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Revenge - John Milton, Paradise Lost - Essay Example

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“Revenge, at first thought sweet, is bitter. Before long it recoils back on itself.” -John Milton, Paradise Lost The quote presents the popular view of revenge as longed-for act of justice one brings upon the offender. The avenger generally spends much time and effort thinking the act of revenge and plotting certain actions…
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Revenge - John Milton, Paradise Lost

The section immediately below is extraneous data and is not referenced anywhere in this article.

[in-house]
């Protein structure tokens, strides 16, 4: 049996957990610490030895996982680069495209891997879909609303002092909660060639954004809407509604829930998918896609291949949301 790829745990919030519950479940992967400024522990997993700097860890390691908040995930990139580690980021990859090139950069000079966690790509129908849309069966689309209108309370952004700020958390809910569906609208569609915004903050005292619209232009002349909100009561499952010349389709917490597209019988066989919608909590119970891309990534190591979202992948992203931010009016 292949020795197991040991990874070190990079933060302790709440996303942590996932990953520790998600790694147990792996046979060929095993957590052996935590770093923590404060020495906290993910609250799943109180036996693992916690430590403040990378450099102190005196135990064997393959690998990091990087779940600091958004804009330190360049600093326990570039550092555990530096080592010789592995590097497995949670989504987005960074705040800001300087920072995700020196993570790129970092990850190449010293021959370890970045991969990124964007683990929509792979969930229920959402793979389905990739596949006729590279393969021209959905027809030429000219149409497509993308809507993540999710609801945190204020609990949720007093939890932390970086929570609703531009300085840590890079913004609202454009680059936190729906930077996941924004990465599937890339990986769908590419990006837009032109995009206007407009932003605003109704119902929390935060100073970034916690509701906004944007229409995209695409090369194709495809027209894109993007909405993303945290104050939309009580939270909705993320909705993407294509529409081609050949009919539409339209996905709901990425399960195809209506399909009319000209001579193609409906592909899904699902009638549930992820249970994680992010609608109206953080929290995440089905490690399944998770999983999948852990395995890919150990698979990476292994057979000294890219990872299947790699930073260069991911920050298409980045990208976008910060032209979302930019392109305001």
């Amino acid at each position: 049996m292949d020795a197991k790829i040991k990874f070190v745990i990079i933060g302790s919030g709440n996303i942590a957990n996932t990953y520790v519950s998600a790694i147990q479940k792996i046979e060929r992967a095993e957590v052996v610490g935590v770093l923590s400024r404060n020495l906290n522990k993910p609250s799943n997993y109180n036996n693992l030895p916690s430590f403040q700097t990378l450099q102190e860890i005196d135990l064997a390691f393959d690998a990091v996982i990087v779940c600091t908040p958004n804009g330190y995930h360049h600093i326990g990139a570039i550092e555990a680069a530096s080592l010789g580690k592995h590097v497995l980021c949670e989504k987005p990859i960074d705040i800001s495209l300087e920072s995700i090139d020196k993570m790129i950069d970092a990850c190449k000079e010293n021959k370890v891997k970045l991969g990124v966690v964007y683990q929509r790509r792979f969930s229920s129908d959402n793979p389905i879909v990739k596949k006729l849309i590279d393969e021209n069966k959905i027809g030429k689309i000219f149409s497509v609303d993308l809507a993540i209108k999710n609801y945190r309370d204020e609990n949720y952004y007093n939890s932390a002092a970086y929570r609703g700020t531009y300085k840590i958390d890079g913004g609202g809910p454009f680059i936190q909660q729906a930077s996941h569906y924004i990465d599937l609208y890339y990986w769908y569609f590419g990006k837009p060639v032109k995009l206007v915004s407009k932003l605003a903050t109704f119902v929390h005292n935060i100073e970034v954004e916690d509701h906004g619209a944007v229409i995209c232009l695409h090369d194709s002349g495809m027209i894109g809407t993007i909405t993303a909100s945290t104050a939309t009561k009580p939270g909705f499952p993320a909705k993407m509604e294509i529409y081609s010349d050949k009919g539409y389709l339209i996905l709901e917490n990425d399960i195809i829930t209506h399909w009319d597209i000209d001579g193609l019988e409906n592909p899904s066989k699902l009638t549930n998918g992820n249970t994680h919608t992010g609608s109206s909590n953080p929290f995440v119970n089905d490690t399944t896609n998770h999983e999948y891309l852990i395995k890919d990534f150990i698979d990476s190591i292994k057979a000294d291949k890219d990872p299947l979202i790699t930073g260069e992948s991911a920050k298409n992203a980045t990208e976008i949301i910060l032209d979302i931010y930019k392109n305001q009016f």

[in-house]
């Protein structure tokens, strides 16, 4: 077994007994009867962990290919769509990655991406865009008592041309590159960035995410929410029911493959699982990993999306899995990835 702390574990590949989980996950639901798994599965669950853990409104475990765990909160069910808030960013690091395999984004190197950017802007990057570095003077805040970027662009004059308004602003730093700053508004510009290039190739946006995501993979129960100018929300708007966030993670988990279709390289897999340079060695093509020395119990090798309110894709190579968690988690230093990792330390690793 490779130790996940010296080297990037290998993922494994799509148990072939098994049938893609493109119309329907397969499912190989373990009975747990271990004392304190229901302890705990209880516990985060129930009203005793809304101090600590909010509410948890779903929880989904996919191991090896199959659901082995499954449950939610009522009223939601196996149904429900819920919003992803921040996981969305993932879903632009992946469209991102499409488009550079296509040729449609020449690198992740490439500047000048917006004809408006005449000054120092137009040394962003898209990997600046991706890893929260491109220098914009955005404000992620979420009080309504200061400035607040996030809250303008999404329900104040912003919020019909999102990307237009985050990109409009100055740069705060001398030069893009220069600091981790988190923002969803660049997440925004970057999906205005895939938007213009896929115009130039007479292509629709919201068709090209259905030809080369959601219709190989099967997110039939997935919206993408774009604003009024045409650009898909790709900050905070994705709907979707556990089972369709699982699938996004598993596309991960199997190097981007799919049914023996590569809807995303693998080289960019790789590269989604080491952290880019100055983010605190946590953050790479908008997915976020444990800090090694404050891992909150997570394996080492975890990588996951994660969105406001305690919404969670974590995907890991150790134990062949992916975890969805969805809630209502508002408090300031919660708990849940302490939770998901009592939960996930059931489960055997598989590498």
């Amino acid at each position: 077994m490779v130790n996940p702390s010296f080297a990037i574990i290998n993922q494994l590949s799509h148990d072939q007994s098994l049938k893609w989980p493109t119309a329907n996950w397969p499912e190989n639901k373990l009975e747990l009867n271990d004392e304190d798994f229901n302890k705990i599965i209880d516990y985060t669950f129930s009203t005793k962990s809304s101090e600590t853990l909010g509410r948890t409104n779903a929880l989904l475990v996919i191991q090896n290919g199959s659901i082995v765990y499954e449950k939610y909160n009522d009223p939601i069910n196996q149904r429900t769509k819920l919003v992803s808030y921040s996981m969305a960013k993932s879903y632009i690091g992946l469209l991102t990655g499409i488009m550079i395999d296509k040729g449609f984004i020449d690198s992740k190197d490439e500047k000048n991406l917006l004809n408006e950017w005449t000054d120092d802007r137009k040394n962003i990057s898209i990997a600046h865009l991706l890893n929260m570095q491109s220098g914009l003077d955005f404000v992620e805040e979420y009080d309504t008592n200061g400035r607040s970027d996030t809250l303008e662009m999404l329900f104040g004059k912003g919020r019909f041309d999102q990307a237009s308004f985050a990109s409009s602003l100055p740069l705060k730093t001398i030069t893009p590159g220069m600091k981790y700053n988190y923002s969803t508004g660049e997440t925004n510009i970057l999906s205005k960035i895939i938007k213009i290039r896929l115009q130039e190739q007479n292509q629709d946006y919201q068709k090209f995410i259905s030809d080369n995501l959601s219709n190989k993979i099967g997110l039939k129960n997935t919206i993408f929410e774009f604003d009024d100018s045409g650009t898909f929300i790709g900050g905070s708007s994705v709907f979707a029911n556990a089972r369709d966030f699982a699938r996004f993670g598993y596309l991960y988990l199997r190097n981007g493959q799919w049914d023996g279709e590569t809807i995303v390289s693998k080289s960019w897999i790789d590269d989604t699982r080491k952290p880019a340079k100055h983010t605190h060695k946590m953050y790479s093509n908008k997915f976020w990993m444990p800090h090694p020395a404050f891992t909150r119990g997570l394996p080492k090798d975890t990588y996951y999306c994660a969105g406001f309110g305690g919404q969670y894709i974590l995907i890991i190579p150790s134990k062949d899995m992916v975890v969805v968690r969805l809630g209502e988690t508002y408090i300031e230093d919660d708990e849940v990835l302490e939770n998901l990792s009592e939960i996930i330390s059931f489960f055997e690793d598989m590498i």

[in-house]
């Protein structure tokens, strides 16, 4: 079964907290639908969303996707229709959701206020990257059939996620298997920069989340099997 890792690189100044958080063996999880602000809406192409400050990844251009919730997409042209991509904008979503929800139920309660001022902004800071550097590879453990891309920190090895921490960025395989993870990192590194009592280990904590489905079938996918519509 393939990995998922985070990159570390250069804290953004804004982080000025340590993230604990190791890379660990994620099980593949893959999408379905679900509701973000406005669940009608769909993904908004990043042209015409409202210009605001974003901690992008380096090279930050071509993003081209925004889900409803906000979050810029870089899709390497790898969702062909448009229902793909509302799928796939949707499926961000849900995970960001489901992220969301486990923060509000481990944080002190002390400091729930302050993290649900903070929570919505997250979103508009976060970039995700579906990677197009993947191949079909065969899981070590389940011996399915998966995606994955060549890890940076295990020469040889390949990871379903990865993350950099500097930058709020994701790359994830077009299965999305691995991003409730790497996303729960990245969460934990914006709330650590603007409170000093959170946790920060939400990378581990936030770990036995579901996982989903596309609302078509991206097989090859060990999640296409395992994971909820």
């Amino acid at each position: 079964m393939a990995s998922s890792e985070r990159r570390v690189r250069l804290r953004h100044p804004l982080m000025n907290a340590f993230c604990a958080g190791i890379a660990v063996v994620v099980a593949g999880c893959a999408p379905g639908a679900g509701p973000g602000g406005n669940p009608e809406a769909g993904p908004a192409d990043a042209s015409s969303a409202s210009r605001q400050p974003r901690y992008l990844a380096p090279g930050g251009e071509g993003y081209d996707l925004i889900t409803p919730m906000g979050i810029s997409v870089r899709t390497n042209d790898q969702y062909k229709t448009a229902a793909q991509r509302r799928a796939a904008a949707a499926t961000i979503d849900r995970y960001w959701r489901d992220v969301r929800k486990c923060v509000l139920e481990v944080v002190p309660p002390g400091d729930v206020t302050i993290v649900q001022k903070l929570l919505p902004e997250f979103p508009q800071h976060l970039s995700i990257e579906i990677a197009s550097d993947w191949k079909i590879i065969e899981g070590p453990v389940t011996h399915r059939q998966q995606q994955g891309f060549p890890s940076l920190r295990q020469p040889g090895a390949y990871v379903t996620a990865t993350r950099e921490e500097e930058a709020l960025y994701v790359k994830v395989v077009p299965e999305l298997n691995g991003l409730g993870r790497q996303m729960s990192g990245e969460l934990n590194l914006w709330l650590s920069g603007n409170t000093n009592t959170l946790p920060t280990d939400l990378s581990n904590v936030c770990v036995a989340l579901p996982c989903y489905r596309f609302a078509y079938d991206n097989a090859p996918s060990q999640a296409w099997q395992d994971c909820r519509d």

Download file to see previous pages... The latter no longer is able to rejoice in taking revenge. But why do people still seek revenge? Why is revenge after associated with guilt and fails to bring pleasure the avenger hopes for? The answer lies in the fields of psychology and history. Revenge has been a subject of many academic debates and has become the main element in literature and the world of the Arts. In popular mind it is associated with a ‘sweet’ dish, that is ‘better served cold’, though in a while it proves less satisfying and harmless than in the start. Revenge is believed to have appeared as the outcome of the disputes over the material objects and territory. Later the scope of offence that lead to revenge moved to the realm of social humiliation and honor (Science 25). However, no matter what the causes the revenge are, the main issues concern the disambiguation between revenge and justice, as well as the ways revenge manifests itself. Historically, revenge was one of the means of social organization. Seeking revenge was desirable and prescribed. For example in the Bible, in Exodus 21:23 we can find traces of ‘eye for eye’ approach. Psychologists and historians agree that revenge the form of keeping order within societies where law system was weak (Bibb 13). Revenge bears numerous cultural implications as approaches to it change from century to century, and from country to country. For example, in Ancient Greece revenge That means that historically revenge equals justice, whereas in modern world the role of justice is supported by the system of laws, making revenge no longer as acceptable as in the ancient times (Science 34). Attitudes to revenge vary across cultures. For example, in Ancient Greece revenge was seen as equivalent of punishment. The purpose of revenge in this approach lay in preventing offender and society from repeating the offence, desrtuction of the offender was not the main goal of the act of revenge. The act of revenge unfolded along three main perspectives: a) the desire to cause offender pain; b) the necessity to make him know the person who caused the pain; c) the importance of informing the offender about the reasons for pain , i.e. letting him know that he brought it on himself by mistreating someone. In this view killing a person or ruining reputation was the act of hatred, not revenge. Thus, in Greek culture revenge is not necessarily an act of violence, it serves as a form of punishment as its reasons and causes are clear to the victim. In western culture revenge is often seen as irrational, as something wrong as it stems from resentment and not from moral obligation. At the same time in traditional honor cultures revenge is acceptable and bears no negative implications. In English social culture revenge was the act of restoring one’s social status and honor. In Africa and Asia the concept of revenge is colosly intertwined with the cult of ancestors. The cultures defy vengeance and violence while the concept of ancestral wrath brings about a dilemma (Bibb 45). The causes that make people seek revenge also bear numerous cultural implications. Findings prove that in individual cultures violation of rights and harm to the social status or authority are likely to cause frevenge. In collective culture violation of the sense of duty or the established rule might make a person seek revenge. Moreover, in collective cultures wrong done to one member of the social group is seen as personal offence by other ...Download file to see next pagesRead More
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